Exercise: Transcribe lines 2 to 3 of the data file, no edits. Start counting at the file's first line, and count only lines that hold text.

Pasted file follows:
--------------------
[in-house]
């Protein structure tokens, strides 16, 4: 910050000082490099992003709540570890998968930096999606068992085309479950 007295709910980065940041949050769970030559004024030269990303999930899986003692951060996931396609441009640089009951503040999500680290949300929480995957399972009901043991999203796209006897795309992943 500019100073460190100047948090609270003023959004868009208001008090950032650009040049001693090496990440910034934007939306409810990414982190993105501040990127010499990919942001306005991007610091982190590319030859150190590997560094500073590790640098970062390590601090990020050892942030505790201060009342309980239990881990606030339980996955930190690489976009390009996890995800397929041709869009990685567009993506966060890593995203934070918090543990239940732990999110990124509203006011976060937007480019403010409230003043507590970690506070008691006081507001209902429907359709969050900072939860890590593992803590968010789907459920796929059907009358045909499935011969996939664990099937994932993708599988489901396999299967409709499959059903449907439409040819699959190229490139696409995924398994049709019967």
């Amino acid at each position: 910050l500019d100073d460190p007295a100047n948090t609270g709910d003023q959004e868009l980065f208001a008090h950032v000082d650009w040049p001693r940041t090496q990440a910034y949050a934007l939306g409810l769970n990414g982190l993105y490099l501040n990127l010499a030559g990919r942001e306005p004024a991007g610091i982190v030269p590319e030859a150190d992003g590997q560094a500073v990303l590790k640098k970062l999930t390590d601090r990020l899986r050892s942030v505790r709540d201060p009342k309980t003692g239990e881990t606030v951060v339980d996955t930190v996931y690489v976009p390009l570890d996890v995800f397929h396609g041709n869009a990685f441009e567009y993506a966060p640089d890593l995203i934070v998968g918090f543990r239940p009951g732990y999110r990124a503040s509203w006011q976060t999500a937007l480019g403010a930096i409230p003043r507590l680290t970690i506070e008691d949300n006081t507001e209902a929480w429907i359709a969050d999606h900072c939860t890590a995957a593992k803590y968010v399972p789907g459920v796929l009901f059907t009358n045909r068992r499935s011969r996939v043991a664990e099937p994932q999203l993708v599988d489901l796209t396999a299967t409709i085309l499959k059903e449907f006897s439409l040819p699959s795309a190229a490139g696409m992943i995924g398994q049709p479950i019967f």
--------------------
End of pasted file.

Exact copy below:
């Protein structure tokens, strides 16, 4: 910050000082490099992003709540570890998968930096999606068992085309479950 007295709910980065940041949050769970030559004024030269990303999930899986003692951060996931396609441009640089009951503040999500680290949300929480995957399972009901043991999203796209006897795309992943 500019100073460190100047948090609270003023959004868009208001008090950032650009040049001693090496990440910034934007939306409810990414982190993105501040990127010499990919942001306005991007610091982190590319030859150190590997560094500073590790640098970062390590601090990020050892942030505790201060009342309980239990881990606030339980996955930190690489976009390009996890995800397929041709869009990685567009993506966060890593995203934070918090543990239940732990999110990124509203006011976060937007480019403010409230003043507590970690506070008691006081507001209902429907359709969050900072939860890590593992803590968010789907459920796929059907009358045909499935011969996939664990099937994932993708599988489901396999299967409709499959059903449907439409040819699959190229490139696409995924398994049709019967």
């Amino acid at each position: 910050l500019d100073d460190p007295a100047n948090t609270g709910d003023q959004e868009l980065f208001a008090h950032v000082d650009w040049p001693r940041t090496q990440a910034y949050a934007l939306g409810l769970n990414g982190l993105y490099l501040n990127l010499a030559g990919r942001e306005p004024a991007g610091i982190v030269p590319e030859a150190d992003g590997q560094a500073v990303l590790k640098k970062l999930t390590d601090r990020l899986r050892s942030v505790r709540d201060p009342k309980t003692g239990e881990t606030v951060v339980d996955t930190v996931y690489v976009p390009l570890d996890v995800f397929h396609g041709n869009a990685f441009e567009y993506a966060p640089d890593l995203i934070v998968g918090f543990r239940p009951g732990y999110r990124a503040s509203w006011q976060t999500a937007l480019g403010a930096i409230p003043r507590l680290t970690i506070e008691d949300n006081t507001e209902a929480w429907i359709a969050d999606h900072c939860t890590a995957a593992k803590y968010v399972p789907g459920v796929l009901f059907t009358n045909r068992r499935s011969r996939v043991a664990e099937p994932q999203l993708v599988d489901l796209t396999a299967t409709i085309l499959k059903e449907f006897s439409l040819p699959s795309a190229a490139g696409m992943i995924g398994q049709p479950i019967f």